Olympics Summer

Sprinters Bolt, Powell impress in 100-metre heats

Jamaican sprinter Usain Bolt went for a morning jog in Beijing, breezing to victory in his qualifying heat for the 100 metres at the Summer Olympics on Friday.

That bolt of lightning on the track was Jamaican sprinter Usain Bolt out for a morning jog in Beijing, breezing to victory in his qualifying heat for the 100 metres at the Summer Olympics on Friday.

Bolt, who owns the world record of 9.72 seconds, looked sluggish off the start, but the lanky 21-year-old pulled ahead with 50 metres remaining and literally strolled across the finish line in 10.20 seconds.

Bolt picked up the pace in avoiding the interview area, promising to speak to reporters later.

"Tonight, tonight, tonight," he said.

Bolt's teammate, Asafa Powell, won his opening-round heat in 10.16 as he exploded out of the blocks and led by such a wide margin that he began shutting down over the final 25 metres.

Powell held the world mark of 9.74 until Bolt broke it June 1 in New York.

Donovan Bailey of Oakville, Ont., owns the Olympic record of 9.84 set at the 1996 Atlanta Games.

Toronto's Pierre Browne was quick off the gun as he placed second behind Jamaica's Michael Frater in the fourth heat at Beijing's National Stadium, nicknamed the Bird's Nest.

Browne, 28, posted a time of 10.22, same as Darrel Brown from Trinidad and Tobago. 

"I got out and kept it real smooth," Browne told CBC Sports. "It was a good start.

"It [the track] is pretty smooth, a little hard. But it's a fast track, so no complaints."

Frater's time of 10.15 stood as the swiftest until Britain's Tyrone Edgar ran 10.13.

"There is a very good chance we're going to have six Caribbeans in the final," Frater said.

American standout Tyson Gay had no trouble winning his heat, also in 10.22.

It was Gay's first sprint since he injured his left hamstring at last month's U.S. Olympic trials in Eugene, Ore.

"It feels good," Gay said. "My body is woke up."

Anson Henry of Pickering, Ont., had the quickest reaction time (0.138) at the start of the seventh heat, but he faded to fourth in 10.37.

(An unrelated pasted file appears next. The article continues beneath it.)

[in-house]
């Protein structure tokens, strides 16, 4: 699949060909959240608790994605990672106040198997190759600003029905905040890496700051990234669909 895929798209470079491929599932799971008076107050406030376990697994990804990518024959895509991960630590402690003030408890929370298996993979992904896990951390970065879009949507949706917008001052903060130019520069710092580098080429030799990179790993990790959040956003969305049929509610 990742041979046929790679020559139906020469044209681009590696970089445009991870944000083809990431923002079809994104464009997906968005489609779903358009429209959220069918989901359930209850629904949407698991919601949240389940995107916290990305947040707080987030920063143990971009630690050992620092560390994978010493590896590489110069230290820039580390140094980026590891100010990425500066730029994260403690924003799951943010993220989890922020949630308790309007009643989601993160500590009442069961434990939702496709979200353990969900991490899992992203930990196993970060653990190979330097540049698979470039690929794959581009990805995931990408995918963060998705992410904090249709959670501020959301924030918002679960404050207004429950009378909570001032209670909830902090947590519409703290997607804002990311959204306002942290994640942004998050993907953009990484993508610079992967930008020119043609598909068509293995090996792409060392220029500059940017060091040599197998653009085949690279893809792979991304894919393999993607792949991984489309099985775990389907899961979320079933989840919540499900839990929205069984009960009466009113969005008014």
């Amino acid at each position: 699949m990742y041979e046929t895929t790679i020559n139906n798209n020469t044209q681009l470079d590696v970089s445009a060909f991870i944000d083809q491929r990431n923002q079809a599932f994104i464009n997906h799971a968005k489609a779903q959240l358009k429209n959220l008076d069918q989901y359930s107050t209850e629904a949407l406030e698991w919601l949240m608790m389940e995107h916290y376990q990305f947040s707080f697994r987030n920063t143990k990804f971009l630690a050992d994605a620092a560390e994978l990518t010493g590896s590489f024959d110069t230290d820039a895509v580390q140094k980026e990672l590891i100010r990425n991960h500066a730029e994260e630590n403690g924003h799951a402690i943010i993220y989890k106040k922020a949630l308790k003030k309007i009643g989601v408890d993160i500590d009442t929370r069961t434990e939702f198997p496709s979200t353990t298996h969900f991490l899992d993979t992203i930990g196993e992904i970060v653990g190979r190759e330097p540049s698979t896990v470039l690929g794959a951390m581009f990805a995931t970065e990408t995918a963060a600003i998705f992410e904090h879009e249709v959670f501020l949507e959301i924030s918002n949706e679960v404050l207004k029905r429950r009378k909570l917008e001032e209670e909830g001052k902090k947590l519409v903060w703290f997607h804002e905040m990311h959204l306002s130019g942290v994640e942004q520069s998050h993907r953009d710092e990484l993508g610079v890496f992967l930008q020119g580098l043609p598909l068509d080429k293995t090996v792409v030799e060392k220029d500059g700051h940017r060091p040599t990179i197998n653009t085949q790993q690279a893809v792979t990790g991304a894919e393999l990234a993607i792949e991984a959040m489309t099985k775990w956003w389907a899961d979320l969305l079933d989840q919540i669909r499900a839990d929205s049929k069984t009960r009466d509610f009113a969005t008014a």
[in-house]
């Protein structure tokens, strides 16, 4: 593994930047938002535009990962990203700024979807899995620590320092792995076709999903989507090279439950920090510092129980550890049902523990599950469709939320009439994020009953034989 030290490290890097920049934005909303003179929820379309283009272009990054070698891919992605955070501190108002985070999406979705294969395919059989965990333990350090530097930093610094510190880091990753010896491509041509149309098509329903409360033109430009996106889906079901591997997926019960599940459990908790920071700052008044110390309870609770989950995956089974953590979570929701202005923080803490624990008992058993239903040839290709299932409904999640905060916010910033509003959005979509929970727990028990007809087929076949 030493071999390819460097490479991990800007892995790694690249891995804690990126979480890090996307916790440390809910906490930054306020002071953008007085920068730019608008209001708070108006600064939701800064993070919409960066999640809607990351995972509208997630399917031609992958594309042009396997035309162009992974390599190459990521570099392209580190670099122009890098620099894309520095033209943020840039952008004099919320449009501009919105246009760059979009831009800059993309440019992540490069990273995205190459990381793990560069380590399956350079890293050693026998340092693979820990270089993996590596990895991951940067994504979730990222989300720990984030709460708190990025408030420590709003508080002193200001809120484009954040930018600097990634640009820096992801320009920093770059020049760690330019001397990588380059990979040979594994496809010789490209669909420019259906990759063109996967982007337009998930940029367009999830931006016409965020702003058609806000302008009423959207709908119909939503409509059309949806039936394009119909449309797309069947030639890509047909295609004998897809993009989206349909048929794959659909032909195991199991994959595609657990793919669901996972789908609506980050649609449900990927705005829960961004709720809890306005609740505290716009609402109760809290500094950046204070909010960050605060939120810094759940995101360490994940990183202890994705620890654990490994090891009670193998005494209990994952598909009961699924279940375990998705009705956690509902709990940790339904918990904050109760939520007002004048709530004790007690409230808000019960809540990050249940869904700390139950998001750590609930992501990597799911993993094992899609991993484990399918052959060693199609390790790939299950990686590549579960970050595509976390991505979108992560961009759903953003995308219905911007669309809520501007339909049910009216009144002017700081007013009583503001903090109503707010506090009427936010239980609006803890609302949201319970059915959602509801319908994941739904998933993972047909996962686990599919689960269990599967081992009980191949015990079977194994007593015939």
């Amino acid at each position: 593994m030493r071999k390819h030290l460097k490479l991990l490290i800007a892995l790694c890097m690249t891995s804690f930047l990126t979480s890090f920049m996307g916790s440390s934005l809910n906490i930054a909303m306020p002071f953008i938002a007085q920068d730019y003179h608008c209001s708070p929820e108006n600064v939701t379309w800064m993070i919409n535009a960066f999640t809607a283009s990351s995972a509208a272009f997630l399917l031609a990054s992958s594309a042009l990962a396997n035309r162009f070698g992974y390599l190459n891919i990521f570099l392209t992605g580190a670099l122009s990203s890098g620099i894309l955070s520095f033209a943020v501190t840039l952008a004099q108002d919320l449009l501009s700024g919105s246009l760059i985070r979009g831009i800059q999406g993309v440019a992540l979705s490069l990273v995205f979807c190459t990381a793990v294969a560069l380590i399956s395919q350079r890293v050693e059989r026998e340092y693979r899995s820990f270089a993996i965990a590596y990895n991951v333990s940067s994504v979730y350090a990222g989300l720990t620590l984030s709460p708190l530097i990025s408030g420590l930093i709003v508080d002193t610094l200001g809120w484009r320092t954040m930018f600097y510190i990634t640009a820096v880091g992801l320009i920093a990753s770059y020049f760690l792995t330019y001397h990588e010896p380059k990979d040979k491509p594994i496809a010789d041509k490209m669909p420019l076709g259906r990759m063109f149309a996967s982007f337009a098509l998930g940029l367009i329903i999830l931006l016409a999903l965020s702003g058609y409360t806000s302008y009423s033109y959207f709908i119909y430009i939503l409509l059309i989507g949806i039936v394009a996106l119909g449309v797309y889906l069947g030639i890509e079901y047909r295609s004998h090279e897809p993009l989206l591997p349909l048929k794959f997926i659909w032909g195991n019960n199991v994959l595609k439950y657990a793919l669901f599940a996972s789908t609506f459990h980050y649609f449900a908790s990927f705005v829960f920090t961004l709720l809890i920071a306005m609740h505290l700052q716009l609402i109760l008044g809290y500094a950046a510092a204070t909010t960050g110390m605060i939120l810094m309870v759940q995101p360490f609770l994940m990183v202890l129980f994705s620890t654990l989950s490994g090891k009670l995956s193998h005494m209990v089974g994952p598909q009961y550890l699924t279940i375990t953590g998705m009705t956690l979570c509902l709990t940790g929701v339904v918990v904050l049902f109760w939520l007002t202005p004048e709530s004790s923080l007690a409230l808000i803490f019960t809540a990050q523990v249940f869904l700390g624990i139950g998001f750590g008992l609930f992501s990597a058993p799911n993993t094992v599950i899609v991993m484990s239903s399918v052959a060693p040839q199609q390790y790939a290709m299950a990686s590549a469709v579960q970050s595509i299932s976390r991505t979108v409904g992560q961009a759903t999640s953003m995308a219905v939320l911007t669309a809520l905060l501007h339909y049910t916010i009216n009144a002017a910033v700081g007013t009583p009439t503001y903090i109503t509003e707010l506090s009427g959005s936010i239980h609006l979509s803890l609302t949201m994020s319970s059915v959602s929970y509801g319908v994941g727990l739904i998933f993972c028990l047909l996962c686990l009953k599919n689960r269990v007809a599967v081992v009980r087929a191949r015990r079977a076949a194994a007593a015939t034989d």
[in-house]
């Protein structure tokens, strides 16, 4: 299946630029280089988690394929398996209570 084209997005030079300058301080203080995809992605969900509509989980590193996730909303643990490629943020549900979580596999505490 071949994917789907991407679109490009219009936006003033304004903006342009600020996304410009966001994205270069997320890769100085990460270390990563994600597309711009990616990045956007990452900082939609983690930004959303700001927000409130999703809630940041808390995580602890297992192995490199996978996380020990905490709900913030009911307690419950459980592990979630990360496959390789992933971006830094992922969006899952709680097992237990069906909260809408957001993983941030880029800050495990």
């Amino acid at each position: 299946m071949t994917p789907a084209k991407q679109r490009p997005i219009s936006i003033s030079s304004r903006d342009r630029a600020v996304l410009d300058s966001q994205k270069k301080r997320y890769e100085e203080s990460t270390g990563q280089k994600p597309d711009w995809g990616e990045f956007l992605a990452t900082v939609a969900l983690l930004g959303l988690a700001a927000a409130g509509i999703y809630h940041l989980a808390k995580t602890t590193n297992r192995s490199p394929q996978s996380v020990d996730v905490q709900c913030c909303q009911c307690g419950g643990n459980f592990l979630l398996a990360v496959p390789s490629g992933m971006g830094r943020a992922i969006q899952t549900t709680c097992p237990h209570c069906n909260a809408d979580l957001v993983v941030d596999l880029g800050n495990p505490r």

Henry, 29, tied for 31st overall, so he still qualified — but would have fared better had Walter Dix of the U.S. not leaned forward at the line and edged him out by 2-100ths of a second.

The top three finishers in each of the 10 heats, plus the next 10 fastest qualifiers, advance to the quarter-finals.

Armstrong, Steacy reach finals

Dylan Armstrong of Kamloops, B.C., secured third place in Group A with a season-high heave of 20.43 metres in qualifying for the final of the men's shot put.

The hulking 21-year-old was bettered by Poland's Tomasz Majewski (21.04), who set a personal best, and Christian Cantwell of the U.S. (20.48).

Armstrong is scheduled to be the 12th and final participant in the final (9 a.m. ET).  

American Nelson Adam, a two-time silver medallist, won Group B at 20.56, despite nursing sore ribs suffered in training.  

"It is a case of mind over matter," he said. "If I breathe or turn the wrong way, it bothers me."   

Canadian hammer thrower Jim Steacy qualified for the final with a 76.32-metre toss in his first attempt.

The 24-year-old resident of Lethbridge, Alta., was the seventh and final qualifier out of Group B, won by Poland's Szymon Ziolkowski with a season-best hoist of 79.55.

Krisztian Pars of Hungary and Japan's Koji Murofushi emerged from Group A with scores of 80.07 and 78.16, respectively.

With files from the Associated Press

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